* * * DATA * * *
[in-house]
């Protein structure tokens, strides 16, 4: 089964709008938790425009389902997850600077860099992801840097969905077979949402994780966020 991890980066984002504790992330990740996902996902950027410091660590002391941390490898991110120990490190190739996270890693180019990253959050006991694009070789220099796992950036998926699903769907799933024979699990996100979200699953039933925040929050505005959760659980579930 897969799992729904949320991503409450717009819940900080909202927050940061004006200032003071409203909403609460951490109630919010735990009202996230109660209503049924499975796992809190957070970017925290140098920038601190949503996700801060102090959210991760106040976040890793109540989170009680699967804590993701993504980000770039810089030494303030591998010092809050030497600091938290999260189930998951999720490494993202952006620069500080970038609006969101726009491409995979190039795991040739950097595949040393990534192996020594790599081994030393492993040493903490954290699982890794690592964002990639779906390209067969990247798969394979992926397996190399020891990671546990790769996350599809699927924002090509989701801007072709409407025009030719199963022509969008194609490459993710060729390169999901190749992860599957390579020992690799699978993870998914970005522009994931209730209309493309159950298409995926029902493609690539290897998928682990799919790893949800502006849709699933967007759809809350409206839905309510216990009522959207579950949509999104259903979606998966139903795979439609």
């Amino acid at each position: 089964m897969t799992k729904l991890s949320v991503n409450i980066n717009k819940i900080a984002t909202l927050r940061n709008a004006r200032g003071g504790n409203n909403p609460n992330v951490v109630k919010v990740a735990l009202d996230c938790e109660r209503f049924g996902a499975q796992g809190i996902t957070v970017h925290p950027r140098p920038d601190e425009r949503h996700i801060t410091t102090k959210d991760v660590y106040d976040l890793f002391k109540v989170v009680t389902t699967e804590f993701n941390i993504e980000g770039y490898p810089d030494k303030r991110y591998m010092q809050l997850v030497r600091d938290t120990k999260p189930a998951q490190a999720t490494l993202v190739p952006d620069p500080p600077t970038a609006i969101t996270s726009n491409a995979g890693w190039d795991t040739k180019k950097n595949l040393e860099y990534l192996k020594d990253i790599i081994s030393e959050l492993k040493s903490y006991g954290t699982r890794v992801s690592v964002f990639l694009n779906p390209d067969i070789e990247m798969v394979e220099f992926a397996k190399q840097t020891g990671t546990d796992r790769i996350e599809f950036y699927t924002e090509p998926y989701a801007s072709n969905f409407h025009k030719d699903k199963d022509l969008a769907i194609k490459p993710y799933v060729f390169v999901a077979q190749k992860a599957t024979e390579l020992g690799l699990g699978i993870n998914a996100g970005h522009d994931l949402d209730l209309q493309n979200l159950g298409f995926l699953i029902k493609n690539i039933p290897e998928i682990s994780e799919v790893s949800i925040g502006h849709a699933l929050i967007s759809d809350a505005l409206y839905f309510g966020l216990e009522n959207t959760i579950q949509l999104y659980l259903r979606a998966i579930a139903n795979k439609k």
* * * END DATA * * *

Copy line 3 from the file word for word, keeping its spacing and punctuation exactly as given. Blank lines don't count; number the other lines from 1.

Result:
């Amino acid at each position: 089964m897969t799992k729904l991890s949320v991503n409450i980066n717009k819940i900080a984002t909202l927050r940061n709008a004006r200032g003071g504790n409203n909403p609460n992330v951490v109630k919010v990740a735990l009202d996230c938790e109660r209503f049924g996902a499975q796992g809190i996902t957070v970017h925290p950027r140098p920038d601190e425009r949503h996700i801060t410091t102090k959210d991760v660590y106040d976040l890793f002391k109540v989170v009680t389902t699967e804590f993701n941390i993504e980000g770039y490898p810089d030494k303030r991110y591998m010092q809050l997850v030497r600091d938290t120990k999260p189930a998951q490190a999720t490494l993202v190739p952006d620069p500080p600077t970038a609006i969101t996270s726009n491409a995979g890693w190039d795991t040739k180019k950097n595949l040393e860099y990534l192996k020594d990253i790599i081994s030393e959050l492993k040493s903490y006991g954290t699982r890794v992801s690592v964002f990639l694009n779906p390209d067969i070789e990247m798969v394979e220099f992926a397996k190399q840097t020891g990671t546990d796992r790769i996350e599809f950036y699927t924002e090509p998926y989701a801007s072709n969905f409407h025009k030719d699903k199963d022509l969008a769907i194609k490459p993710y799933v060729f390169v999901a077979q190749k992860a599957t024979e390579l020992g690799l699990g699978i993870n998914a996100g970005h522009d994931l949402d209730l209309q493309n979200l159950g298409f995926l699953i029902k493609n690539i039933p290897e998928i682990s994780e799919v790893s949800i925040g502006h849709a699933l929050i967007s759809d809350a505005l409206y839905f309510g966020l216990e009522n959207t959760i579950q949509l999104y659980l259903r979606a998966i579930a139903n795979k439609k």